New research about the way we live
3-year-olds recognize brands, products
Companies that target young children in marketing efforts are apparently getting through with their messages. Kids are influenced by advertising earlier than previously thought, according to a University of Michigan study reported in the journal Psychology & Marketing.
In the first part of the study, researchers showed a group of 3- to 5-year-olds a series of corporate logos and asked the children to identify them. Their rates of recognition were as high as 92 percent for some of the brands. McDonald’s was the most commonly recognized, followed closely by other fast foods, sodas and toys. At age 3, kids were readily able to recognize the brands that were marketed to them.
In the second part of the study, another group of 3- to 5-year-olds were given pictures of products or signs related to a particular “parent” brand. They were asked to place each picture with the appropriate brand logo, and they did this as well. They readily made the connections—of a French fry box or “drive thru” sign to McDonald’s or Burger King, for example.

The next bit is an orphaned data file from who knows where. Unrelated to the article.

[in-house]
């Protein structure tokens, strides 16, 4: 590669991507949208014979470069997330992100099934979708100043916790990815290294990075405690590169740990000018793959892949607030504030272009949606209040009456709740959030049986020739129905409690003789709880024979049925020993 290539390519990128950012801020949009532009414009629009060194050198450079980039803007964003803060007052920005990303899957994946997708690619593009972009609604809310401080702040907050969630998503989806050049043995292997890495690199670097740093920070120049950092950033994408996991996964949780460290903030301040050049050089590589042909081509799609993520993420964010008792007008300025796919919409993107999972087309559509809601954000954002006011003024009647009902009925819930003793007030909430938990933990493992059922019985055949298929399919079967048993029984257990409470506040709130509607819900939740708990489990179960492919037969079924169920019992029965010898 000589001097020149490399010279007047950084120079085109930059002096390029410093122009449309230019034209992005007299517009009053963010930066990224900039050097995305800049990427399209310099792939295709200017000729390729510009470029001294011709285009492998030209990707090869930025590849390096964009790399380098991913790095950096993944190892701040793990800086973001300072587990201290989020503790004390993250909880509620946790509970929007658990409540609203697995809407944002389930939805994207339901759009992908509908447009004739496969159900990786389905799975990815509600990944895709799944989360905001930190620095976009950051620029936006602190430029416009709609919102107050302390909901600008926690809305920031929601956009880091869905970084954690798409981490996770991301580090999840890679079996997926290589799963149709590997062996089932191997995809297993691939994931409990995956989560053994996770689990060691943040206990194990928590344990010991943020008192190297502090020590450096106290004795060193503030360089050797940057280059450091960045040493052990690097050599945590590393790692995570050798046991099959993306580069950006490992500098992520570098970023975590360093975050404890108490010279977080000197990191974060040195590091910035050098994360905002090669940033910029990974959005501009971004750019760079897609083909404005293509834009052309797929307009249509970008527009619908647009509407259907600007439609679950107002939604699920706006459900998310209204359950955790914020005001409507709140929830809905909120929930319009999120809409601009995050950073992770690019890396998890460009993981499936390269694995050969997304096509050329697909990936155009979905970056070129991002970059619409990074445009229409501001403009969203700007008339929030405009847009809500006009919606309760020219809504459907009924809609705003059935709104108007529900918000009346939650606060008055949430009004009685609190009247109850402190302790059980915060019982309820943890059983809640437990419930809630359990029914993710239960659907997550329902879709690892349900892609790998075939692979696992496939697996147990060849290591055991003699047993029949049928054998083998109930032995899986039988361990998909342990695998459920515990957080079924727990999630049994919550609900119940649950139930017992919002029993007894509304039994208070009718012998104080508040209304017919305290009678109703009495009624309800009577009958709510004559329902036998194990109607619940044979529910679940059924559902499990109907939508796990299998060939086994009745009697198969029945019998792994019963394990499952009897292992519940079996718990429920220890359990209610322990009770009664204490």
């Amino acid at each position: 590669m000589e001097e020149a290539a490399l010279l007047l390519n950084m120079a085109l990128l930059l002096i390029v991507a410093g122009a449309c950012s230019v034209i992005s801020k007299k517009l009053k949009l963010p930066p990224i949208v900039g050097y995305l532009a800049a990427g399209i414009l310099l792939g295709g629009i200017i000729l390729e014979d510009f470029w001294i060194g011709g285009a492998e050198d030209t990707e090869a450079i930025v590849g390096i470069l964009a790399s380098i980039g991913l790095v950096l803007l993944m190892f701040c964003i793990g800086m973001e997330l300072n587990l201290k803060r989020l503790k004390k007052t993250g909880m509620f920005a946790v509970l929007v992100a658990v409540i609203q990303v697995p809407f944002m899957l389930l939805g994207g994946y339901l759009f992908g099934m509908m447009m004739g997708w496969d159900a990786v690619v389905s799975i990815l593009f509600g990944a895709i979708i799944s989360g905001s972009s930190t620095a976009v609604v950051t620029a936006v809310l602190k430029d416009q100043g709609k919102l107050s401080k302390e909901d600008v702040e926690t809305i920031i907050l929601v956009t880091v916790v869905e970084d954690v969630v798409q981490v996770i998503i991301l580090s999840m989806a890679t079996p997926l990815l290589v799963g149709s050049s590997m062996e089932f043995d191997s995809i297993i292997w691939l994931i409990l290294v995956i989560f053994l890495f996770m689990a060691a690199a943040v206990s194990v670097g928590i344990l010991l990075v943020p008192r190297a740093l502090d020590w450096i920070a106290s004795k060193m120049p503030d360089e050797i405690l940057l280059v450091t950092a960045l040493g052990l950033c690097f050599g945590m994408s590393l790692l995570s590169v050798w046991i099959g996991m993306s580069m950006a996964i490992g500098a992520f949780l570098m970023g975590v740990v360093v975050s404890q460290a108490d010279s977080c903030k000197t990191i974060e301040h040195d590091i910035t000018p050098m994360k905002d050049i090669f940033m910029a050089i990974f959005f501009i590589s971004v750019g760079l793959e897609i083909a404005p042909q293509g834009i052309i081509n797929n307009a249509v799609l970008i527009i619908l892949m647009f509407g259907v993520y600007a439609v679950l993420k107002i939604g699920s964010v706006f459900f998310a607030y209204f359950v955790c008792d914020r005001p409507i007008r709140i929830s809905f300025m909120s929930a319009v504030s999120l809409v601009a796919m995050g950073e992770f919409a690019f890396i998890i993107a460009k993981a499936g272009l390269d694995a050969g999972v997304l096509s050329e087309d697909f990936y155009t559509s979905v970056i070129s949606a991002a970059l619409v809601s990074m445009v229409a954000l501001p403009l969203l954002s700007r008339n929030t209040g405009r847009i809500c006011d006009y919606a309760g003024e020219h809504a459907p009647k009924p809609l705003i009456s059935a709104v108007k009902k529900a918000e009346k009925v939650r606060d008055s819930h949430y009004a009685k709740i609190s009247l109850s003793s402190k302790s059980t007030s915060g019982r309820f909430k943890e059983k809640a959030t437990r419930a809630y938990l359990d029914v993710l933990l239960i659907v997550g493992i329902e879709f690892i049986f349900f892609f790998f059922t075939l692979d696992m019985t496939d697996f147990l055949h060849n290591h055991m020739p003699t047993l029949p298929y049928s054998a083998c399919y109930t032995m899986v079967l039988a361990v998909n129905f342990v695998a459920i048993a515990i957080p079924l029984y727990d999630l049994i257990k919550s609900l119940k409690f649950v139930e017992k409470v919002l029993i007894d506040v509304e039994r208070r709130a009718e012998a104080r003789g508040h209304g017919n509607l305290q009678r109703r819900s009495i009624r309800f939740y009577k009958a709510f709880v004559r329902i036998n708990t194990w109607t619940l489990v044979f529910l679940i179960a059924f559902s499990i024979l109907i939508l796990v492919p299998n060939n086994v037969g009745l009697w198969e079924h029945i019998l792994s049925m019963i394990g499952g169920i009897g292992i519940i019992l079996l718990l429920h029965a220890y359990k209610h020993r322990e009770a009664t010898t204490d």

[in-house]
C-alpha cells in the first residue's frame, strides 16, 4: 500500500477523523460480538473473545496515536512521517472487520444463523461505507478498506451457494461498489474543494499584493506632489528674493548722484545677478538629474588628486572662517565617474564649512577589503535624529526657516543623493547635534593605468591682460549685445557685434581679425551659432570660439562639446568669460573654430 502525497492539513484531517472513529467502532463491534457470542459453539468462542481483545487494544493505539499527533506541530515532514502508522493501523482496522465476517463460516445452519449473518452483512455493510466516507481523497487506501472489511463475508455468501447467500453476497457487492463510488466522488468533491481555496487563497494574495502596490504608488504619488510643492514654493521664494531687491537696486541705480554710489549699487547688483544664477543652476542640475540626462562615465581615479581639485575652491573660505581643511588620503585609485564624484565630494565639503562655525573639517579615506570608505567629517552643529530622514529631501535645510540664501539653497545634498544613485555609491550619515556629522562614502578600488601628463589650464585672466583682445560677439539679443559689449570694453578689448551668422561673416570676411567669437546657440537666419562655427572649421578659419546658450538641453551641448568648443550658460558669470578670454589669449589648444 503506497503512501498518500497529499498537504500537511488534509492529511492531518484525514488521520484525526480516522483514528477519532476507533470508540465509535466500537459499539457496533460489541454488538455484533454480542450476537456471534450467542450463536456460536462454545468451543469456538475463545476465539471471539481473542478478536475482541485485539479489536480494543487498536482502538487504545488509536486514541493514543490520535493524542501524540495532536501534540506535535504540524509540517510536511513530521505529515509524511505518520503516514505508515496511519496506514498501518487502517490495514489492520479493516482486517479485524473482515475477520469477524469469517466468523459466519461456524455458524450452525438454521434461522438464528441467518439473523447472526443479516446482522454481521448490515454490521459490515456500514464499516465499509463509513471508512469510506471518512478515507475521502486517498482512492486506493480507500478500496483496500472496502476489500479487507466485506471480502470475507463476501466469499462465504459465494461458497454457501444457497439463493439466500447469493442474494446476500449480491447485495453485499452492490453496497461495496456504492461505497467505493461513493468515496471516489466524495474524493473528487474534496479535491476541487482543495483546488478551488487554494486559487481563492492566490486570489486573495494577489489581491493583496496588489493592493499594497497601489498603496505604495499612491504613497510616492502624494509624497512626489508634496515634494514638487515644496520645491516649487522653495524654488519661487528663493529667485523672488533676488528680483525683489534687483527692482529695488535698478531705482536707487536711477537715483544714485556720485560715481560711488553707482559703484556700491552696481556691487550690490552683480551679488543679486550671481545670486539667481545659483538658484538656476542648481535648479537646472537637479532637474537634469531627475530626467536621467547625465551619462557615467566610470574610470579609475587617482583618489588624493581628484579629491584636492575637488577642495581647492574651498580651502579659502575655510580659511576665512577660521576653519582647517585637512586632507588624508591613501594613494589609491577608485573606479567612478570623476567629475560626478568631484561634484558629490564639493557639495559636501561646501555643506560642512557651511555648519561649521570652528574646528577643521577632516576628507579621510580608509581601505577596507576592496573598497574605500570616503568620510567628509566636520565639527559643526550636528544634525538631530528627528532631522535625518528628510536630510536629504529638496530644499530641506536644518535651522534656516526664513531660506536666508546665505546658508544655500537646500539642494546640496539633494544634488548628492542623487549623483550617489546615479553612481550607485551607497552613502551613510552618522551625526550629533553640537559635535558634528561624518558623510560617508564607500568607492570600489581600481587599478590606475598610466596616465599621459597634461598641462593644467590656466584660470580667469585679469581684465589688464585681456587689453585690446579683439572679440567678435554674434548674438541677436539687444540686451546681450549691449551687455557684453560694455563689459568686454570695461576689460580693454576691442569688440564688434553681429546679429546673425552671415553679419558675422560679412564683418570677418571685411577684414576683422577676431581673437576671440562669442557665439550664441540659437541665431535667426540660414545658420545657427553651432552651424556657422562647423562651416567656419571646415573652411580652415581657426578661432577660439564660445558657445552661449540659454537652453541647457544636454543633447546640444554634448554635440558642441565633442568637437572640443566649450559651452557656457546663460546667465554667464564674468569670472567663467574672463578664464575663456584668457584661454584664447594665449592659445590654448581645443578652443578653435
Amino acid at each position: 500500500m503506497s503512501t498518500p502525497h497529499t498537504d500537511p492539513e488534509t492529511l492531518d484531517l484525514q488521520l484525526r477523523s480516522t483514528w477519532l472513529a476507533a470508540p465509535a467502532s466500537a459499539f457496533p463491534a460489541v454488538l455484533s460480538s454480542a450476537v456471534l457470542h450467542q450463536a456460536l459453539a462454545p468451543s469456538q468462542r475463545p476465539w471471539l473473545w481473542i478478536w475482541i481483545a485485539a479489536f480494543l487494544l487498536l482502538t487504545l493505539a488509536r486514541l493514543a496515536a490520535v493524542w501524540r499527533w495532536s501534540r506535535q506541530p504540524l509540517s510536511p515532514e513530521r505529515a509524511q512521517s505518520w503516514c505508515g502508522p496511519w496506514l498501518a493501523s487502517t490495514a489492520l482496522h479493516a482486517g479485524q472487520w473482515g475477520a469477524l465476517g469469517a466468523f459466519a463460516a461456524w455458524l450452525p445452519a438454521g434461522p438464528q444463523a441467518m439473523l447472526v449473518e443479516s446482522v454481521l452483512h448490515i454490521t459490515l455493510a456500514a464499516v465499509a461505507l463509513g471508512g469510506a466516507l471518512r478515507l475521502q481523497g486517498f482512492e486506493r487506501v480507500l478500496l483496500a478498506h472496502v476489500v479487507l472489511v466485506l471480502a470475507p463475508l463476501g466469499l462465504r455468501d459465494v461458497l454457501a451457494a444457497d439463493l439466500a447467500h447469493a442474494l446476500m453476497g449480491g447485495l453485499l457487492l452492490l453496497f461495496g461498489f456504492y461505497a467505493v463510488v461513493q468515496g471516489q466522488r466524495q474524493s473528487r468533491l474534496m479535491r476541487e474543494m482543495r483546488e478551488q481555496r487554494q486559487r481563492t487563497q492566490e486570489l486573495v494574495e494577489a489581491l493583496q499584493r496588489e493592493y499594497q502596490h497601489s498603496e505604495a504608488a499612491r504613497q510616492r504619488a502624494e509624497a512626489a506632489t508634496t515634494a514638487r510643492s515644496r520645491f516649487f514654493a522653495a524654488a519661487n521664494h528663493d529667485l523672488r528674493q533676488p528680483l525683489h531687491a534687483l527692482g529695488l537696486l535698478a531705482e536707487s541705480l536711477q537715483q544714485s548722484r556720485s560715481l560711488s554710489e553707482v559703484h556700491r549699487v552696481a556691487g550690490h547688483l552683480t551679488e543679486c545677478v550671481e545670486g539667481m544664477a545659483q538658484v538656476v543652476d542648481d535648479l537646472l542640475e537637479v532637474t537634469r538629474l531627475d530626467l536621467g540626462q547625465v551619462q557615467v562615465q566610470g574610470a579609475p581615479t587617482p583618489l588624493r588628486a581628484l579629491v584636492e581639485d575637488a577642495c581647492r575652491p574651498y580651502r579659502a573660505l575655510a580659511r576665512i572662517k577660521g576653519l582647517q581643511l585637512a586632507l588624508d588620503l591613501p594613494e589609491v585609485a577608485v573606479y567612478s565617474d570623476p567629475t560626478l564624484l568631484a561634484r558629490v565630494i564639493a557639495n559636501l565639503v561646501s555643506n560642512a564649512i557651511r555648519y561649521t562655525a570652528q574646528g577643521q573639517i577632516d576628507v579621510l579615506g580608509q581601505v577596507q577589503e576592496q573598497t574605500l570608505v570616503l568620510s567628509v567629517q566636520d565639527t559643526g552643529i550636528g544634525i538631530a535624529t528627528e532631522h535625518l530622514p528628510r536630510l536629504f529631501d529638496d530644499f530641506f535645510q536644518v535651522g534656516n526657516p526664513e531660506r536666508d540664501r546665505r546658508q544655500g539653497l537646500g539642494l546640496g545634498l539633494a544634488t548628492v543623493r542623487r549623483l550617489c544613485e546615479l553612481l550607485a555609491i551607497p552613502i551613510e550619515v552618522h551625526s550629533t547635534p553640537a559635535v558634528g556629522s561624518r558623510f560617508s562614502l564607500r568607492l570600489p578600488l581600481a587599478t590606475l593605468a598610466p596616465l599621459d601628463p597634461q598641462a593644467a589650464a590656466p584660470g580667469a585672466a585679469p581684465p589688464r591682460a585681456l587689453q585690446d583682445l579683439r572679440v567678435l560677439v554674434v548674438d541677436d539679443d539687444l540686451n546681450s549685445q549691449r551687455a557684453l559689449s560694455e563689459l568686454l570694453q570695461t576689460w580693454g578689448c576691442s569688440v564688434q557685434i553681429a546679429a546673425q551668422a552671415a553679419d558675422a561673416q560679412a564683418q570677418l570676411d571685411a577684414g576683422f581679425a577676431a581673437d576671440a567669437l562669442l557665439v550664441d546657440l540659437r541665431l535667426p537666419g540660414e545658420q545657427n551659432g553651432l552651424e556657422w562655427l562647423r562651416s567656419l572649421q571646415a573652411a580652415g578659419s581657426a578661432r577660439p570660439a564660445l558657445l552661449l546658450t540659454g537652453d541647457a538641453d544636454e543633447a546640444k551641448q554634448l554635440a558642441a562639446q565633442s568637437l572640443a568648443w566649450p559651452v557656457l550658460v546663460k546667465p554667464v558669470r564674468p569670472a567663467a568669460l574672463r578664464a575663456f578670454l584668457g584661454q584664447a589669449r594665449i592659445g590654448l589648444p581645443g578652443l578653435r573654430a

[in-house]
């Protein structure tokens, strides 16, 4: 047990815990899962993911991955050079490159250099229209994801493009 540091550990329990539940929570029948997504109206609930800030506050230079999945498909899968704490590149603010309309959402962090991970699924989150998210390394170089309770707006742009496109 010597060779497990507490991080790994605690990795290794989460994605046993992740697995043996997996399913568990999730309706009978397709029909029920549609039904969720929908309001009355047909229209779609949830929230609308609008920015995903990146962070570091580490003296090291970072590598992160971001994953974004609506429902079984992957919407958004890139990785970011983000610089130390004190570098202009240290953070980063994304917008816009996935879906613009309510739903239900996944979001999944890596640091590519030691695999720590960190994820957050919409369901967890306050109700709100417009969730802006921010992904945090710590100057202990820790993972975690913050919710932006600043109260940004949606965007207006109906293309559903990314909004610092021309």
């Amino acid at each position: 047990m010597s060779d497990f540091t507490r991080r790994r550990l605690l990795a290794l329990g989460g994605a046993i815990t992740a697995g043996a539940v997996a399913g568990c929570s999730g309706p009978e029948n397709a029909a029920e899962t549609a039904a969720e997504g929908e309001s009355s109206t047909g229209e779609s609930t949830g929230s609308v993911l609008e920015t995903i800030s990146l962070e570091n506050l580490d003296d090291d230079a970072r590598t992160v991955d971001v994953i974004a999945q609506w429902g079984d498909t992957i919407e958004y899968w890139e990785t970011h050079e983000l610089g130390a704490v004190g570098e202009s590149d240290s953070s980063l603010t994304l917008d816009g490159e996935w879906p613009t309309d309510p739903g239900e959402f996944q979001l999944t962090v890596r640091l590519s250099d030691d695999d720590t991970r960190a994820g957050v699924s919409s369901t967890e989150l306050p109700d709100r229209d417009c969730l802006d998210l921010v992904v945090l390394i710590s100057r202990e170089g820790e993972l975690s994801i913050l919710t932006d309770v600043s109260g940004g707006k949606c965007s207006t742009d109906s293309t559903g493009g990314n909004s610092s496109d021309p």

What are the implications of these findings?
To begin with, it’s important to look at the products and messages advertisers are targeting to young children. Foods with high sugar, high fat and high sodium content are typically the most heavily advertised—and currently one in three kids in the U.S. is overweight or obese.
“There are plenty of 3- to 5-year-olds basing their drink choices on ‘bubbles’ and ‘fun’,” said Bettina Cornwell, Ph.D., marketing professor in Michigan’s School of Kinesiology and coauthor of the study. “It’s clear from the fast-food branding segments of this study that we need to address the development of eating habits very early in a child’s life.”
This research makes the “Let’s Move” national campaign all the more important. Headed by First Lady Michelle Obama, the campaign is pushing for more nutritional meals in schools and increased physical activity.
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